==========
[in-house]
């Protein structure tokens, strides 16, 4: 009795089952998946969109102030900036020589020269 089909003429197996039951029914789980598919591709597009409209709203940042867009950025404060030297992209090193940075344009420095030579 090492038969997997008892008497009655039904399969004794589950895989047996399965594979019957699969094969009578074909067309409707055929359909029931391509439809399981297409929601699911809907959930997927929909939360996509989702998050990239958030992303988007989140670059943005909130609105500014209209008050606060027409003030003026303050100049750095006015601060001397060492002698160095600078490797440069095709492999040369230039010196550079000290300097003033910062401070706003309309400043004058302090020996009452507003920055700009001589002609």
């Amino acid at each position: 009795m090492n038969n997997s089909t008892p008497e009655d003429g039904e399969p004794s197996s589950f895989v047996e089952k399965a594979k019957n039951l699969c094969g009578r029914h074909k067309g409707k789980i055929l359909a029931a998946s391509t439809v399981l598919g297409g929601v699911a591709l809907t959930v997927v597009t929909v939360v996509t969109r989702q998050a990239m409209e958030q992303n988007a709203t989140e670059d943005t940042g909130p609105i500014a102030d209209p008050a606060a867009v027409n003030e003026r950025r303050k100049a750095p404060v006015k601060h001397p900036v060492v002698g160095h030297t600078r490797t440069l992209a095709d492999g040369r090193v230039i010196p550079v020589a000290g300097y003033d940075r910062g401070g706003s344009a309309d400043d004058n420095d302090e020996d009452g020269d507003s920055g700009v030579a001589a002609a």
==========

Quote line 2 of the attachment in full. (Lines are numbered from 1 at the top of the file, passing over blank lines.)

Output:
């Protein structure tokens, strides 16, 4: 009795089952998946969109102030900036020589020269 089909003429197996039951029914789980598919591709597009409209709203940042867009950025404060030297992209090193940075344009420095030579 090492038969997997008892008497009655039904399969004794589950895989047996399965594979019957699969094969009578074909067309409707055929359909029931391509439809399981297409929601699911809907959930997927929909939360996509989702998050990239958030992303988007989140670059943005909130609105500014209209008050606060027409003030003026303050100049750095006015601060001397060492002698160095600078490797440069095709492999040369230039010196550079000290300097003033910062401070706003309309400043004058302090020996009452507003920055700009001589002609």